July 28, 2006 § Leave a comment
by Cat Pilgrim
All Asia Bar, 3 June 2006
IGNORING PROPER ROCK ‘N ROLL PROTOCOL , I arrived at Cambridge’s All Asia Bar woefully early. I chugged a bottle of Jack Daniels to compensate for my faux pas as I scanned the room for members of Pinewood Derby. An enthusiastic looking chap came up to me, extending his hand. “I’m Jack Ludden from Pinewood Derby. Thanks for coming!” I must have looked relieved to see a friendly face, but quickly regained my devil-may-care composure and smashed my empty bottle on the ground.
“Hi Jack, I’m Cat, from Pilgrims of Sound.”
Jack Ludden is the main creative force behind the powerhouse that is Pinewood Derby. He busied himself writing and recording songs in his basement for a period of time before taking proactive measures to unleash them upon the public consciousness. In December of 2005 he enlisted the help of local singer Maryn Jones (“We met on MySpace!” she quips) to flesh out his ideas.
Encouraged by the response, they sought additional members, and Pinewood Derby emerged, an ever-evolving entity with new members added on a seemingly weekly basis. “Siv, our violin player, just joined about a week and a half ago,” says Jack, describing the most recent incarnation of Pinewood Derby. “I guess I’d say we’ve been together for about four to five months.” Guitarist Mikey O’Leary, bassist Josh Staines, and drummer Steve Trageser round out the line-up.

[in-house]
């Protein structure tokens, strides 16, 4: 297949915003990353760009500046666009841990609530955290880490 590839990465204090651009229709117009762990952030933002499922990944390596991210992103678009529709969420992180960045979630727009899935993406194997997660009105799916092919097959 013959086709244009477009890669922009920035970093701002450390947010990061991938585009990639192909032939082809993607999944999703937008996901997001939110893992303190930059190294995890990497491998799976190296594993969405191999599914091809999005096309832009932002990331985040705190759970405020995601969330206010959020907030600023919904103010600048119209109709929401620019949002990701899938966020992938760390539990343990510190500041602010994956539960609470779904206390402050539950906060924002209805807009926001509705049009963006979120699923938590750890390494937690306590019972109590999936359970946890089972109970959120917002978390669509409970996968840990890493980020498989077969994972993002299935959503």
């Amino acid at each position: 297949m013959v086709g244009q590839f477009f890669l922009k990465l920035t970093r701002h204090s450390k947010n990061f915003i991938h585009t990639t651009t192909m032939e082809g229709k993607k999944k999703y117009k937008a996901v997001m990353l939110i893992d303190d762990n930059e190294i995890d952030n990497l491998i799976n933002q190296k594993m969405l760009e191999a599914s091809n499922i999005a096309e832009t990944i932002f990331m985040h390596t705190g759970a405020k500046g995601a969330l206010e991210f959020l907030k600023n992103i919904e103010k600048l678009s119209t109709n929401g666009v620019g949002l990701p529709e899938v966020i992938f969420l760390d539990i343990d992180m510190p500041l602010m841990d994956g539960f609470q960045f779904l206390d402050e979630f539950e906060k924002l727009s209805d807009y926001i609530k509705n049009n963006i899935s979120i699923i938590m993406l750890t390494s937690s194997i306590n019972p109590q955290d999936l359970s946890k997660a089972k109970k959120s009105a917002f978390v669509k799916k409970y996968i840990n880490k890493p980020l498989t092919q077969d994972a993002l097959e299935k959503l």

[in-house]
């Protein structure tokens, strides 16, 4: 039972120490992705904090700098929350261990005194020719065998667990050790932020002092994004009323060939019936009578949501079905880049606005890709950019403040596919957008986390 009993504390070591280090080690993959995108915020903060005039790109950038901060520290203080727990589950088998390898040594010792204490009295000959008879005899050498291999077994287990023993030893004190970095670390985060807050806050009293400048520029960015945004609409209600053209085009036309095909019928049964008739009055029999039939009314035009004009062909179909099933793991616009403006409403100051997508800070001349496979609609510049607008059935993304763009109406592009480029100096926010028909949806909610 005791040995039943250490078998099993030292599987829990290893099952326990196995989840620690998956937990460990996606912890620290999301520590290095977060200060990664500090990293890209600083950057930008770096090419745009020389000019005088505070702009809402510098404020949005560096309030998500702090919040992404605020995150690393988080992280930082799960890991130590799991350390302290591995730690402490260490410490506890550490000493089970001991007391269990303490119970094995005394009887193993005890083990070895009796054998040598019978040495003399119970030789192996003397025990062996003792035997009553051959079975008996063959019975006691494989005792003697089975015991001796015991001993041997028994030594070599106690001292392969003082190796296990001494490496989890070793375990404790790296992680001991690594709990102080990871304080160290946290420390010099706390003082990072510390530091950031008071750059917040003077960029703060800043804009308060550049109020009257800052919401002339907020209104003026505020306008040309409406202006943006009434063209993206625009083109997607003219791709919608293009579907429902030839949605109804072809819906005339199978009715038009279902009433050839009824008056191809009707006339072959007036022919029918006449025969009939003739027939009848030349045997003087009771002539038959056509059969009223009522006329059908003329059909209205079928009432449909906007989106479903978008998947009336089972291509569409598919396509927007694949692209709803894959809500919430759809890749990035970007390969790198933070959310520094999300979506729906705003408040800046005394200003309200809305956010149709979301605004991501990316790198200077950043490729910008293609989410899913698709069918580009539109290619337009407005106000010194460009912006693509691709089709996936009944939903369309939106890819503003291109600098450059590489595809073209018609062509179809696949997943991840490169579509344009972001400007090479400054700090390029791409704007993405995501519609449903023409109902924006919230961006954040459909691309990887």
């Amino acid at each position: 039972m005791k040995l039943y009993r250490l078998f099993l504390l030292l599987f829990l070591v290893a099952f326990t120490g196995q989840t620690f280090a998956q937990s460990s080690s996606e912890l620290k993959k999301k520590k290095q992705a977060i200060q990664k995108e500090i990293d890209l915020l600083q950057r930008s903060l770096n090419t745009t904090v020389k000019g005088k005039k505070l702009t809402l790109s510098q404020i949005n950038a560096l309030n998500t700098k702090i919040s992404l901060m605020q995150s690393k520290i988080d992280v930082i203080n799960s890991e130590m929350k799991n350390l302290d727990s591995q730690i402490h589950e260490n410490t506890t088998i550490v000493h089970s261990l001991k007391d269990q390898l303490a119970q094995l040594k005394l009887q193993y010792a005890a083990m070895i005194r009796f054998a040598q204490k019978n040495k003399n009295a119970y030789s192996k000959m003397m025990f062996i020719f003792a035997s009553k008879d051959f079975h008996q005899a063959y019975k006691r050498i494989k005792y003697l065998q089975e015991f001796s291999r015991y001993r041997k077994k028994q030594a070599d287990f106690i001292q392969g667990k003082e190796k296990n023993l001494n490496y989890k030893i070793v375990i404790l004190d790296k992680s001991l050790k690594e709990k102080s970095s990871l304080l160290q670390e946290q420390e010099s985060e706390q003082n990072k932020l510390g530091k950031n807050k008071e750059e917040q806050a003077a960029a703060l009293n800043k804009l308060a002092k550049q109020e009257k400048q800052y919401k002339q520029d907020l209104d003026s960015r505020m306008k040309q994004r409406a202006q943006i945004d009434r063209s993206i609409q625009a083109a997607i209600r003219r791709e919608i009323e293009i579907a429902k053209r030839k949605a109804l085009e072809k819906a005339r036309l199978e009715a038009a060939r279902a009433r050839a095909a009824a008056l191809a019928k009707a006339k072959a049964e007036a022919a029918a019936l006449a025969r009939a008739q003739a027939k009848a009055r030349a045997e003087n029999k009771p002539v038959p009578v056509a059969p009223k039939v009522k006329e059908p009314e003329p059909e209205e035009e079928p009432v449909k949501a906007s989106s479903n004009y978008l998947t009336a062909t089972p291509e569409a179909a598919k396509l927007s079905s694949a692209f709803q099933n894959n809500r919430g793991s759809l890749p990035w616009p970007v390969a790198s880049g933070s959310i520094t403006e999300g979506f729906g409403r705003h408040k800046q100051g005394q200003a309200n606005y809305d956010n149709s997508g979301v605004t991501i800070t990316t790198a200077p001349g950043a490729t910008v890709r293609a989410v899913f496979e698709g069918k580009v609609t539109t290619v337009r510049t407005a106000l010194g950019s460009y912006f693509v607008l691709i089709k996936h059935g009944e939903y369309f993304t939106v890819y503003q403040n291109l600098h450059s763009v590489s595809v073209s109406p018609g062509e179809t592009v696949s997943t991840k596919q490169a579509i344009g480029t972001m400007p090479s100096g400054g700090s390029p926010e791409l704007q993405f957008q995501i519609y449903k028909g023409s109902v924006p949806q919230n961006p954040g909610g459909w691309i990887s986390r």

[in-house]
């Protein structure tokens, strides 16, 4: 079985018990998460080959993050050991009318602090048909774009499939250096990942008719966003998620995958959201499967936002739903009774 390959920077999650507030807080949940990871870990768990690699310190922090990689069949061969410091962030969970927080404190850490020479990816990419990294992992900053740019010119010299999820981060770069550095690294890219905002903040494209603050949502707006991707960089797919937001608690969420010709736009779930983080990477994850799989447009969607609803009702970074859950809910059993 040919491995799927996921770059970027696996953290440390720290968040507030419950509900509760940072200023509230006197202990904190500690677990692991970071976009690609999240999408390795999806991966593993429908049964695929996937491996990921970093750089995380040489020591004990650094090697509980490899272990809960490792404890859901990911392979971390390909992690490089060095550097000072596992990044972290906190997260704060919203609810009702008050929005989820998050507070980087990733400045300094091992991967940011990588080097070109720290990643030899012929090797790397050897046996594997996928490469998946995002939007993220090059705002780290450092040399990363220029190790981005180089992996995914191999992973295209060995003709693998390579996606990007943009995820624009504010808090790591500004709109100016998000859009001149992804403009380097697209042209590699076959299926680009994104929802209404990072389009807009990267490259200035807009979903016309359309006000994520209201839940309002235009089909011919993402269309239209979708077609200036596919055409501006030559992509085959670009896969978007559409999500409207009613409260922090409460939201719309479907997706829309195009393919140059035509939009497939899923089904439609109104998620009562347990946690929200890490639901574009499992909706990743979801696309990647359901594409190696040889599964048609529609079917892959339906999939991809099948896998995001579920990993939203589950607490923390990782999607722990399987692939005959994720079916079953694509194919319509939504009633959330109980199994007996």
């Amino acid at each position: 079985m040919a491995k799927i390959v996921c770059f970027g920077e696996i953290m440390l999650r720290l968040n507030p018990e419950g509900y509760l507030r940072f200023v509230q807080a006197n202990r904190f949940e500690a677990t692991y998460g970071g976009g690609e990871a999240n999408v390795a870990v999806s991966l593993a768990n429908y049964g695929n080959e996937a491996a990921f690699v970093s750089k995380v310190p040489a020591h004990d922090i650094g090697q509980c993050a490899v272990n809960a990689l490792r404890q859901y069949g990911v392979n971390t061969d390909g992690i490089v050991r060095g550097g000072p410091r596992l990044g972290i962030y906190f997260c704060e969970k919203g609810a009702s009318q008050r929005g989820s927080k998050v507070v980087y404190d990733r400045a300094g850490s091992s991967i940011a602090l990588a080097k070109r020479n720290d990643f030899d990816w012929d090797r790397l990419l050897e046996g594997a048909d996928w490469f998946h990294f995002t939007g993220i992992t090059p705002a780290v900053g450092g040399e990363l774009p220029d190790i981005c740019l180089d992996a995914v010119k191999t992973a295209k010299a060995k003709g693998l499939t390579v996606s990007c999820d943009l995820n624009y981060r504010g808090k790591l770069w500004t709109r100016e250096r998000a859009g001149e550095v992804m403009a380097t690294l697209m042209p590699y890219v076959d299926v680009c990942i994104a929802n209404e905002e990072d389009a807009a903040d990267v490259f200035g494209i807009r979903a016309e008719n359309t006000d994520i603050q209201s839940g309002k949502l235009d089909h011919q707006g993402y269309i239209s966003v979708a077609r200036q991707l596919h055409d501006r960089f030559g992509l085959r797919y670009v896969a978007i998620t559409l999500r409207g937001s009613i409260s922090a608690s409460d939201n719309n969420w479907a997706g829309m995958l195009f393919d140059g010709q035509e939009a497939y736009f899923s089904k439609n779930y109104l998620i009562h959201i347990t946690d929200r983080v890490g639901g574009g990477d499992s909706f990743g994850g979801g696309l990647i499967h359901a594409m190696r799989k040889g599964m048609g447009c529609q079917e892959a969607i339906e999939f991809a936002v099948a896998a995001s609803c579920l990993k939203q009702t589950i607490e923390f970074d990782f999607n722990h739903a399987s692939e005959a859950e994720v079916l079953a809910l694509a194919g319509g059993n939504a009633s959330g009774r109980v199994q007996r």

Despite his creative control, Jack Ludden’s cheerfully self-deprecating demeanor prevents Pinewood Derby from slipping into totalitarian territory. He brings recordings of his ideas to practice, where other members “change little parts to make it a band song instead of a Jack song.” he explains.
Pinewood Derby has played a grand total of two live shows; despite their inexperience, they have managed to inspire a hefty following. MySpace has proven itself a well-suited showcase for the band’s complex, painstakingly-arranged recordings. “I went to UMass Amherst for a year to do chemical engineering, but towards the end of it I stopped doing my homework because I wanted to play music…I went to Japan and met a very kind man who was a music producer, so I was like, screw it, I’m not going back to college. I’m just gonna do music because this man was really happy, even though he was poor for a while,” says Jack.
They chose the insanely catch ‘Ivy On Stone’ as their opener. The response from the crowd attested to the strength of their following, as people openly sang along and KNEW ALL THE LYRICS. I signalled the bartender for a bottle of absinthe and a prostitute. The mix was off at first, and singer Maryn Jones’s ethereal voice was nearly drowned out by the mess of other instruments onstage. The energy and enthusiasm each player put into their performance paid off; although the stage seemed cluttered, they were able to make the chaos work. While not a perfect show by any means, Pinewood Derby shows staggering potential.
How far does Pinewood Derby want to go? “In the words of my high school football coach, we wanna go all the way!” says Jack, gesticulating enthusiastically. “I wanna meet people,” says Maryn. She is quick to add that she will not, however, sell her soul to the devil in exchange for the perfect song. “Perfect songs aren’t usually the best ones,” she reasons. “Anyway, I think Rivers Cuomo already did that.”
The band is determined to hone their live performance to make it as enjoyable as their recordings. On the strength of their recordings alone, they managed to attract the attention of Undress Me Records, a small label run “by some guys out of BU.”
If pop hooks could fuel cars, Pinewood Derby would be America’s solution to the energy crisis. The official Pinewood Derby debut album is set for release in September.